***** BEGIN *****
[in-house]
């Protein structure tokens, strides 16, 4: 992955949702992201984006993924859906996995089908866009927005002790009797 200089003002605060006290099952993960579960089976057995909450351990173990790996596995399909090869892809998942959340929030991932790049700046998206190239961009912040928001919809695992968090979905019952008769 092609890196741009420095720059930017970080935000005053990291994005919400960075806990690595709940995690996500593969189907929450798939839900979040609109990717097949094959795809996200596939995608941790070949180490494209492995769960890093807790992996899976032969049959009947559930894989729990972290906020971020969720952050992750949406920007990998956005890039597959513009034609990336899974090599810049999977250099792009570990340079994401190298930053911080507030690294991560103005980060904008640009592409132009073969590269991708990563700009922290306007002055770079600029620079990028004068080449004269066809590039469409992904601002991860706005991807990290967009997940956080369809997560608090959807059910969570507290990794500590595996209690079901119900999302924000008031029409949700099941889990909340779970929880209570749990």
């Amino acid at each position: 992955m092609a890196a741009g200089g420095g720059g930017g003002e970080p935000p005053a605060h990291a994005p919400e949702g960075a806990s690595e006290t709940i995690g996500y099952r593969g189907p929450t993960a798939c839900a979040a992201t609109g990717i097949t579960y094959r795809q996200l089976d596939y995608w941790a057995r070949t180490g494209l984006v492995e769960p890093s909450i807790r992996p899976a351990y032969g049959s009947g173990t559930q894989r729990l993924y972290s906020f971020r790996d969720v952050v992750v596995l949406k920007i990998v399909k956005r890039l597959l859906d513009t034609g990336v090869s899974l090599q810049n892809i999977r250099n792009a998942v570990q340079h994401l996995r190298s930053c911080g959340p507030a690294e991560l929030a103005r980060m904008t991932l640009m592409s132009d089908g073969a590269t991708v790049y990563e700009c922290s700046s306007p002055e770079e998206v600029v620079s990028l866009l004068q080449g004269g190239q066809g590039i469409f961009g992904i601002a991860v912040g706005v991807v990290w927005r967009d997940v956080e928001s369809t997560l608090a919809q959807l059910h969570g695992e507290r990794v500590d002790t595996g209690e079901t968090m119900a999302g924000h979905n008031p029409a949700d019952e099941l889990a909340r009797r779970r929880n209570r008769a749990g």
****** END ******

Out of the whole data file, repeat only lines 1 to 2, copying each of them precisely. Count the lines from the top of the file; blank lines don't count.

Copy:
[in-house]
């Protein structure tokens, strides 16, 4: 992955949702992201984006993924859906996995089908866009927005002790009797 200089003002605060006290099952993960579960089976057995909450351990173990790996596995399909090869892809998942959340929030991932790049700046998206190239961009912040928001919809695992968090979905019952008769 092609890196741009420095720059930017970080935000005053990291994005919400960075806990690595709940995690996500593969189907929450798939839900979040609109990717097949094959795809996200596939995608941790070949180490494209492995769960890093807790992996899976032969049959009947559930894989729990972290906020971020969720952050992750949406920007990998956005890039597959513009034609990336899974090599810049999977250099792009570990340079994401190298930053911080507030690294991560103005980060904008640009592409132009073969590269991708990563700009922290306007002055770079600029620079990028004068080449004269066809590039469409992904601002991860706005991807990290967009997940956080369809997560608090959807059910969570507290990794500590595996209690079901119900999302924000008031029409949700099941889990909340779970929880209570749990």